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Zero Dark Thirty

Film Four Stars
There's a lot of baggage and expectation with Zero Dark Thirty, after all it tells the story of the hunt for Osama Bin Laden from the events of September 11th 2001 through to the night time events of May 2nd 2011 and from all accounts this is the story that gets closest to the actual truth.

That is something that has been backed up by the response from American Politicians who are shouting about the portrayal of torture in the film and have been commenting about the inside information on the film from early on in the production.

Watching Zero Dark Thirty it is hard to remove that baggage from your mind and just experience it, especially when you think you know everything that it has up its sleeve in order to deliver any surprise during the film - you know the ending and you know the main story points to get there. Except you don't, and that's really what the film is about.

Plot.pngZeroDarkThirty.jpgZero Dark Thirty follows the lead CIA agent who is chasing down Osama Bin Laden, trying to find a thread of intelligence to give any idea of where the man is hiding out. Around her the surprisingly small team are concentrating on finding other high priority targets, however she is focussed, some might say obsessed, on finding the head of the organisation. She survives a number of attacks, sees her colleagues transferred and die around her and experiences the war on terrorists up close and very personal.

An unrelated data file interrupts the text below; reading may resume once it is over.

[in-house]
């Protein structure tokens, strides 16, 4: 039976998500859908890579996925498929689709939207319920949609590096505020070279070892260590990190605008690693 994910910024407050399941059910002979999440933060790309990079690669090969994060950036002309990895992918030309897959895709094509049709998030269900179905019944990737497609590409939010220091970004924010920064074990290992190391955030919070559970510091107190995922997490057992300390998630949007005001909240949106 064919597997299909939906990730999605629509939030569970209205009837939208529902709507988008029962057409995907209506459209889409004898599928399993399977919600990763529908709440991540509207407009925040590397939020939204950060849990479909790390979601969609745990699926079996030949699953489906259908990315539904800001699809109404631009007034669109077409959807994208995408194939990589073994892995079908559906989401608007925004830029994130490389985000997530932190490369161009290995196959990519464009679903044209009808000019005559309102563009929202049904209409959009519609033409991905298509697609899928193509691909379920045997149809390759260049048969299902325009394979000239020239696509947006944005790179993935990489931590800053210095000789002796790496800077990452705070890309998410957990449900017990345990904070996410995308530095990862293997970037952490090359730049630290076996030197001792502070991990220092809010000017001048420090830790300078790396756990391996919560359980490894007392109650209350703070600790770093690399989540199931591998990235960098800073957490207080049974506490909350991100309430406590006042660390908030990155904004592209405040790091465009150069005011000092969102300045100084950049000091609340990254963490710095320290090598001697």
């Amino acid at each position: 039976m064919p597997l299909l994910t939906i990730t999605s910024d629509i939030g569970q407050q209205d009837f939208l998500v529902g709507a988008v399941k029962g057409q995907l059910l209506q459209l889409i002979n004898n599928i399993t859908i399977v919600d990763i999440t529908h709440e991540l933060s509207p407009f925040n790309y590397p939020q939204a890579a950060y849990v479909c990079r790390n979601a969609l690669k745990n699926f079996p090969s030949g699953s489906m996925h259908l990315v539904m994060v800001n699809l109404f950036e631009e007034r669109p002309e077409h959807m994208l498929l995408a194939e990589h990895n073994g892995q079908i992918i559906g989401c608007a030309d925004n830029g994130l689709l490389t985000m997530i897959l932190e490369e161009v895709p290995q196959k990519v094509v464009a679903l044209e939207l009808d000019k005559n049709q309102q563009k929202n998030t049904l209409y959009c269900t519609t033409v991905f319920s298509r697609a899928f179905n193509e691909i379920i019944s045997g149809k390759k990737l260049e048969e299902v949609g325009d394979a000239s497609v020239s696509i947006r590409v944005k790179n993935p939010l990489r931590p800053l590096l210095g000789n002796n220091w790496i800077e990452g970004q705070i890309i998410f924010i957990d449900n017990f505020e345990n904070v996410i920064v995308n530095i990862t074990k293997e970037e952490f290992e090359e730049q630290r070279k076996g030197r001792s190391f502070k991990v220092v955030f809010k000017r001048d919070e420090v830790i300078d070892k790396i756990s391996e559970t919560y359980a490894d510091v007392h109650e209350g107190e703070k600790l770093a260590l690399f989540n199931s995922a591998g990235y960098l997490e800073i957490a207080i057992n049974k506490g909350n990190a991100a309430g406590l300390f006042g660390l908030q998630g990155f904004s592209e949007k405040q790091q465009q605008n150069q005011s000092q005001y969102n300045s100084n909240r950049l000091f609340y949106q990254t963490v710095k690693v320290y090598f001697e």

TheFilm.pngZero Dark Thirty starts on a powerful emotional tone, putting you in the right frame of mind for the rest of the film, reminding you of why this all began and of what the story is really all about. The picture stays dark while we hear multiple phone conversations with voices fading to the fore and back, voices from people within the Twin Towers during those terrible terrorist attacks on September 9th 2001.

Hearing the voices and knowing that these are the last words for some people is very moving and an extremely powerful way to begin the film. The key factor is that it puts the audience into the right frame of mind and it works superbly well.